The introduction of Jack Reacher (2012) which garnered wide box office success looked as if it would be a good character to get invested in. While I did enjoy the context of the first film I expected more from the second. The content of the story is often way overplayed in films and this does not do any justice to the development of the character. There is a very 90's cinematic action feel to the plot. In my honest opinion the way Reacher just freely moved around military facilities was generic at best. The fight sequences while plausible seemed very telegraphed and not visual enough. Cruise projected the toughness and arrogance he has made this character to be very well. I thought Cobie Smulders did a fantastic job as Major Turner, feisty, direct, strong, independent and just how a woman should be portrayed.We have seen these style storylines developed over the years and they always have the same outcome. I felt there could have been more done with the characters in this film and the dialogue and direction was reaching at times.Overall I would give this a 6 out of 10 for me. Not a great film by aby means but is a nice filler for an afternoon. I do hope they stop with this sequel and do not try for a third.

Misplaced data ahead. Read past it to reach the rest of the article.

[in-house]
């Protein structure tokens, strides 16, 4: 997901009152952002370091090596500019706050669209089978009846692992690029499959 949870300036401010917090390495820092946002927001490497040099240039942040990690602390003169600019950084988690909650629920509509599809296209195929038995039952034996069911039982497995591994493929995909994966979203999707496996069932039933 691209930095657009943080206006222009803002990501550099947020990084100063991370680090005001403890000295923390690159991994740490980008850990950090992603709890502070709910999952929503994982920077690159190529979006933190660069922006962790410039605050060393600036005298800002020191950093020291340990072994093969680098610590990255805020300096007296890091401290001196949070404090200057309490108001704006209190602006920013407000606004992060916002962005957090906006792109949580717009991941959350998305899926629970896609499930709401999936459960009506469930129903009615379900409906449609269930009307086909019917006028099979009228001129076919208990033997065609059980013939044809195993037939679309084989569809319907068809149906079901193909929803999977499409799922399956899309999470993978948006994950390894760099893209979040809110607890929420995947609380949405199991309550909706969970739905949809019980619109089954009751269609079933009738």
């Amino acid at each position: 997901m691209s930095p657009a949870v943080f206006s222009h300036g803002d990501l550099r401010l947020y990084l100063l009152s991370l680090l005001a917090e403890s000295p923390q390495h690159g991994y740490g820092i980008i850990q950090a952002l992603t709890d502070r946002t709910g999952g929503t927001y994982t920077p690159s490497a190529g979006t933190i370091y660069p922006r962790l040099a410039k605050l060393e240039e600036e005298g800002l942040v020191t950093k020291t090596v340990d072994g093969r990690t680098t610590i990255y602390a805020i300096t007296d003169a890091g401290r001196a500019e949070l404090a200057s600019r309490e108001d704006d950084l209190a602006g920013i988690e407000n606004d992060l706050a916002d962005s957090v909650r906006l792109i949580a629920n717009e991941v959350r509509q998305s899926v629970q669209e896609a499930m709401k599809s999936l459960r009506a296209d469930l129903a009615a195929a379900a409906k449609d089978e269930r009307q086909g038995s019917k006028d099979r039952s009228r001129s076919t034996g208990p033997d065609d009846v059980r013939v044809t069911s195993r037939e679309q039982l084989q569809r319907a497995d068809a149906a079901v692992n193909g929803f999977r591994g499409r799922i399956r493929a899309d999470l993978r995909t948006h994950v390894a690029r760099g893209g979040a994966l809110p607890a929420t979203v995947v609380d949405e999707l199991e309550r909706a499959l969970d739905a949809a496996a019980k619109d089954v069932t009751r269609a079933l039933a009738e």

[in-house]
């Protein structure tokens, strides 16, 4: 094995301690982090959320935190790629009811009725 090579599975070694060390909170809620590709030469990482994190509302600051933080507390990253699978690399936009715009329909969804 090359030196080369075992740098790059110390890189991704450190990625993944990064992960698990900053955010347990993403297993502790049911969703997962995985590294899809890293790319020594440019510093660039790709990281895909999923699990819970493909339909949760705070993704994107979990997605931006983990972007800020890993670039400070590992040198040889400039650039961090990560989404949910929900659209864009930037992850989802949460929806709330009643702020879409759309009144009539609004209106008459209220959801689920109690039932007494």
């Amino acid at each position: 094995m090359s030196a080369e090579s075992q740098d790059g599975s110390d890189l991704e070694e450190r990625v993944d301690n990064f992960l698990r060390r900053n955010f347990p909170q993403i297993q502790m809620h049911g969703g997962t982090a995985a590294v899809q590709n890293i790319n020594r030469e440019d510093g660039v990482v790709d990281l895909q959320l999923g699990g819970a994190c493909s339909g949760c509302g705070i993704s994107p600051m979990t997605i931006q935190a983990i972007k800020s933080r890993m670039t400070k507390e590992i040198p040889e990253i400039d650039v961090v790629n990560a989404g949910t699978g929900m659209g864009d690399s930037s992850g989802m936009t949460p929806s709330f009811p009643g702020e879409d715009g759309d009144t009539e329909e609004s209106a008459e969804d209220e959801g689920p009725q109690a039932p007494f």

Don't get me wrong, I get it why some people think this movie is amazing. When I was 18, Jean-Claude van Damme movies pressed all the right buttons for me, too. But if you have watched so many movies as I did, I can hardly find anything going for this movie. It is well executed, highly professional, it has no rough edges, only smooth curves, it has extremely high production values, actors who know what they are doing and the movie is amazingly boring. Nothing in there which I did not see 100 times already, the plot is as average as it can get. I don't know, but if there would be something imperfect about this movie, I might maybe be somehow able to get some joy out of it, but this is a higly polished granite, which could easily be a diamond if the filmmakers were willing to take at least the slightest bit of risk. Well, if you want to nitpick, I could not really believe that Tom Cruise is the super agent, the whole daughter thing felt tacked on and Cobie Smulders does not strike me as a military type (a role that was much, much better filled by Demi Moore in "a few good men") I don't know if it is me or if Hollywood has lost it, but I most certainly can find more enjoyment out of the older Cruise movies. 5 Stars out of 10 from me for the ultimate non-risk boringness